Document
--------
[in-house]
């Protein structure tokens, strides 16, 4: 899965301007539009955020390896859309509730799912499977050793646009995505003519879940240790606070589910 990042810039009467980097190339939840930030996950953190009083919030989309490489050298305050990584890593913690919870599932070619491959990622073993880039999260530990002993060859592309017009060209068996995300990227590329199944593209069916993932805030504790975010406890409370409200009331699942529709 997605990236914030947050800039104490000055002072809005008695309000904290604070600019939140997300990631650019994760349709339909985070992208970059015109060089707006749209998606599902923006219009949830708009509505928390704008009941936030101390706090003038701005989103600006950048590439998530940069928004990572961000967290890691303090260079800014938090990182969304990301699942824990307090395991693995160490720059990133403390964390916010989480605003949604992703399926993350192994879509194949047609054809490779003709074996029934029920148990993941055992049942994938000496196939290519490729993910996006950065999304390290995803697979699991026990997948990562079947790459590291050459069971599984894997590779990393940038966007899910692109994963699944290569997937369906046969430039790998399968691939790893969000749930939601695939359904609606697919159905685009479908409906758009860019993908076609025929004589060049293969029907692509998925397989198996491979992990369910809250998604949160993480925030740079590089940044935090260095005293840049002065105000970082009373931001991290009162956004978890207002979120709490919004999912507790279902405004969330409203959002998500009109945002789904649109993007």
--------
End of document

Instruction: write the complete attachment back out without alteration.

[in-house]
């Protein structure tokens, strides 16, 4: 899965301007539009955020390896859309509730799912499977050793646009995505003519879940240790606070589910 990042810039009467980097190339939840930030996950953190009083919030989309490489050298305050990584890593913690919870599932070619491959990622073993880039999260530990002993060859592309017009060209068996995300990227590329199944593209069916993932805030504790975010406890409370409200009331699942529709 997605990236914030947050800039104490000055002072809005008695309000904290604070600019939140997300990631650019994760349709339909985070992208970059015109060089707006749209998606599902923006219009949830708009509505928390704008009941936030101390706090003038701005989103600006950048590439998530940069928004990572961000967290890691303090260079800014938090990182969304990301699942824990307090395991693995160490720059990133403390964390916010989480605003949604992703399926993350192994879509194949047609054809490779003709074996029934029920148990993941055992049942994938000496196939290519490729993910996006950065999304390290995803697979699991026990997948990562079947790459590291050459069971599984894997590779990393940038966007899910692109994963699944290569997937369906046969430039790998399968691939790893969000749930939601695939359904609606697919159905685009479908409906758009860019993908076609025929004589060049293969029907692509998925397989198996491979992990369910809250998604949160993480925030740079590089940044935090260095005293840049002065105000970082009373931001991290009162956004978890207002979120709490919004999912507790279902405004969330409203959002998500009109945002789904649109993007």